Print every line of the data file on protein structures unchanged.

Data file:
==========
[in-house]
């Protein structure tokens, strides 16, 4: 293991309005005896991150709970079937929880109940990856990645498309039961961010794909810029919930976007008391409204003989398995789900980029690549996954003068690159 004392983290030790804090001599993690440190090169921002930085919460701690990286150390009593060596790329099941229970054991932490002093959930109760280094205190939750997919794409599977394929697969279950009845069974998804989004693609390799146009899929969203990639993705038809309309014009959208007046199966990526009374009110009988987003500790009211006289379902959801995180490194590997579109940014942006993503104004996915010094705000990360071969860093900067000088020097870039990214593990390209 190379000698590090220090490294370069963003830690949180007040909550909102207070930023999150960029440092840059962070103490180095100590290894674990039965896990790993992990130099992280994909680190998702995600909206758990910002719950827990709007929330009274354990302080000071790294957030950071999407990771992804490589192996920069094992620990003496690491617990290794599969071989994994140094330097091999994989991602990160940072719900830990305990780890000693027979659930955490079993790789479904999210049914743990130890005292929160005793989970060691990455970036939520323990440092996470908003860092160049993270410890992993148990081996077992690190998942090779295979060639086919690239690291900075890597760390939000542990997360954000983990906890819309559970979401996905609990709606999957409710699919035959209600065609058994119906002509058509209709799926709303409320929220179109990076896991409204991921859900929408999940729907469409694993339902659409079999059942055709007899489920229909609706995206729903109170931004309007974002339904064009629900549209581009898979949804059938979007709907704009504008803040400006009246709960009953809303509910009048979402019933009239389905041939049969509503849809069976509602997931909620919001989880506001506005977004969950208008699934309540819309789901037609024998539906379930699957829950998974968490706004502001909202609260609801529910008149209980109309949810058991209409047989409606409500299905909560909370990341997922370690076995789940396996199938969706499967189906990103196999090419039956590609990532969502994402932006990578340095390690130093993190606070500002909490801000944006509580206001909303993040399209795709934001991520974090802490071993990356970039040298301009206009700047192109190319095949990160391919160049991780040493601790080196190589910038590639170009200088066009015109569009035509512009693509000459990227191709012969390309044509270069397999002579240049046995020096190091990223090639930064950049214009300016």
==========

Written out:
[in-house]
């Protein structure tokens, strides 16, 4: 293991309005005896991150709970079937929880109940990856990645498309039961961010794909810029919930976007008391409204003989398995789900980029690549996954003068690159 004392983290030790804090001599993690440190090169921002930085919460701690990286150390009593060596790329099941229970054991932490002093959930109760280094205190939750997919794409599977394929697969279950009845069974998804989004693609390799146009899929969203990639993705038809309309014009959208007046199966990526009374009110009988987003500790009211006289379902959801995180490194590997579109940014942006993503104004996915010094705000990360071969860093900067000088020097870039990214593990390209 190379000698590090220090490294370069963003830690949180007040909550909102207070930023999150960029440092840059962070103490180095100590290894674990039965896990790993992990130099992280994909680190998702995600909206758990910002719950827990709007929330009274354990302080000071790294957030950071999407990771992804490589192996920069094992620990003496690491617990290794599969071989994994140094330097091999994989991602990160940072719900830990305990780890000693027979659930955490079993790789479904999210049914743990130890005292929160005793989970060691990455970036939520323990440092996470908003860092160049993270410890992993148990081996077992690190998942090779295979060639086919690239690291900075890597760390939000542990997360954000983990906890819309559970979401996905609990709606999957409710699919035959209600065609058994119906002509058509209709799926709303409320929220179109990076896991409204991921859900929408999940729907469409694993339902659409079999059942055709007899489920229909609706995206729903109170931004309007974002339904064009629900549209581009898979949804059938979007709907704009504008803040400006009246709960009953809303509910009048979402019933009239389905041939049969509503849809069976509602997931909620919001989880506001506005977004969950208008699934309540819309789901037609024998539906379930699957829950998974968490706004502001909202609260609801529910008149209980109309949810058991209409047989409606409500299905909560909370990341997922370690076995789940396996199938969706499967189906990103196999090419039956590609990532969502994402932006990578340095390690130093993190606070500002909490801000944006509580206001909303993040399209795709934001991520974090802490071993990356970039040298301009206009700047192109190319095949990160391919160049991780040493601790080196190589910038590639170009200088066009015109569009035509512009693509000459990227191709012969390309044509270069397999002579240049046995020096190091990223090639930064950049214009300016």